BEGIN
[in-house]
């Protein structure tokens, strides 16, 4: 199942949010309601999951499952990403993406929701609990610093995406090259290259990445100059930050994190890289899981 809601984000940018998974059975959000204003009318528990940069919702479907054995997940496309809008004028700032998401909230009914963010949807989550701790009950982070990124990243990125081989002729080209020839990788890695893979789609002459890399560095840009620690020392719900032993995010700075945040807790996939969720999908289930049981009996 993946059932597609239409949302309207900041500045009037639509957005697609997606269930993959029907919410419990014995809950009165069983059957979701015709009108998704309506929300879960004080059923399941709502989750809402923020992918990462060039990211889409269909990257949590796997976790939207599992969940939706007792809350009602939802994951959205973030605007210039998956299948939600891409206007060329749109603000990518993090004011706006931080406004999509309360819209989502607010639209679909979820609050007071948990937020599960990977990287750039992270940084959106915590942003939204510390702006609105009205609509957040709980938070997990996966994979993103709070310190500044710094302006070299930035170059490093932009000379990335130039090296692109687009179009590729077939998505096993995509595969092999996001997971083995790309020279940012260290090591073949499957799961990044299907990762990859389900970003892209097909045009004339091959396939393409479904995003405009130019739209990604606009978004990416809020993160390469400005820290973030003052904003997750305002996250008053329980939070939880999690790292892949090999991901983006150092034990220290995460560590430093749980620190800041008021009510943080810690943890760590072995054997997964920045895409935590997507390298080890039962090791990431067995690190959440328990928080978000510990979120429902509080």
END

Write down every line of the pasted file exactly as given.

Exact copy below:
[in-house]
């Protein structure tokens, strides 16, 4: 199942949010309601999951499952990403993406929701609990610093995406090259290259990445100059930050994190890289899981 809601984000940018998974059975959000204003009318528990940069919702479907054995997940496309809008004028700032998401909230009914963010949807989550701790009950982070990124990243990125081989002729080209020839990788890695893979789609002459890399560095840009620690020392719900032993995010700075945040807790996939969720999908289930049981009996 993946059932597609239409949302309207900041500045009037639509957005697609997606269930993959029907919410419990014995809950009165069983059957979701015709009108998704309506929300879960004080059923399941709502989750809402923020992918990462060039990211889409269909990257949590796997976790939207599992969940939706007792809350009602939802994951959205973030605007210039998956299948939600891409206007060329749109603000990518993090004011706006931080406004999509309360819209989502607010639209679909979820609050007071948990937020599960990977990287750039992270940084959106915590942003939204510390702006609105009205609509957040709980938070997990996966994979993103709070310190500044710094302006070299930035170059490093932009000379990335130039090296692109687009179009590729077939998505096993995509595969092999996001997971083995790309020279940012260290090591073949499957799961990044299907990762990859389900970003892209097909045009004339091959396939393409479904995003405009130019739209990604606009978004990416809020993160390469400005820290973030003052904003997750305002996250008053329980939070939880999690790292892949090999991901983006150092034990220290995460560590430093749980620190800041008021009510943080810690943890760590072995054997997964920045895409935590997507390298080890039962090791990431067995690190959440328990928080978000510990979120429902509080």